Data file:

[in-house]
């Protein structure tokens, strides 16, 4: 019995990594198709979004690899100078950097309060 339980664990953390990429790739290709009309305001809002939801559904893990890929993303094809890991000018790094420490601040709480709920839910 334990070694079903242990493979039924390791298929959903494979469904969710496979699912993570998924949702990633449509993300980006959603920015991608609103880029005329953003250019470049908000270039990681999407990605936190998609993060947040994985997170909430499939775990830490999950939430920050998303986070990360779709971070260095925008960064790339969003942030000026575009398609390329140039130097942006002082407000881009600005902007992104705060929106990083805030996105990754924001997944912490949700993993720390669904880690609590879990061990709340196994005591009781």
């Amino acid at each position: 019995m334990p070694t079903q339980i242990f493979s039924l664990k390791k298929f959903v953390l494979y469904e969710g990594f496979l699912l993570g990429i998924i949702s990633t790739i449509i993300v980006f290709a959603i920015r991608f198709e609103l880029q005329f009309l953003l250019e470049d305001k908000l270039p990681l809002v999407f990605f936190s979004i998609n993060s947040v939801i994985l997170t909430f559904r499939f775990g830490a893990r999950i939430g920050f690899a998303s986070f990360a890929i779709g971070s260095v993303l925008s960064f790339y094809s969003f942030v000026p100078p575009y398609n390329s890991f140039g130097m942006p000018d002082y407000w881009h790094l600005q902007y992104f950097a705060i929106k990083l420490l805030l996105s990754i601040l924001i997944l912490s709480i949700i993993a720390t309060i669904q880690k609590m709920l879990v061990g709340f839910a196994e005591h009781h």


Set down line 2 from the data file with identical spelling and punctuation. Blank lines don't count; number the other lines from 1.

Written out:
């Protein structure tokens, strides 16, 4: 019995990594198709979004690899100078950097309060 339980664990953390990429790739290709009309305001809002939801559904893990890929993303094809890991000018790094420490601040709480709920839910 334990070694079903242990493979039924390791298929959903494979469904969710496979699912993570998924949702990633449509993300980006959603920015991608609103880029005329953003250019470049908000270039990681999407990605936190998609993060947040994985997170909430499939775990830490999950939430920050998303986070990360779709971070260095925008960064790339969003942030000026575009398609390329140039130097942006002082407000881009600005902007992104705060929106990083805030996105990754924001997944912490949700993993720390669904880690609590879990061990709340196994005591009781």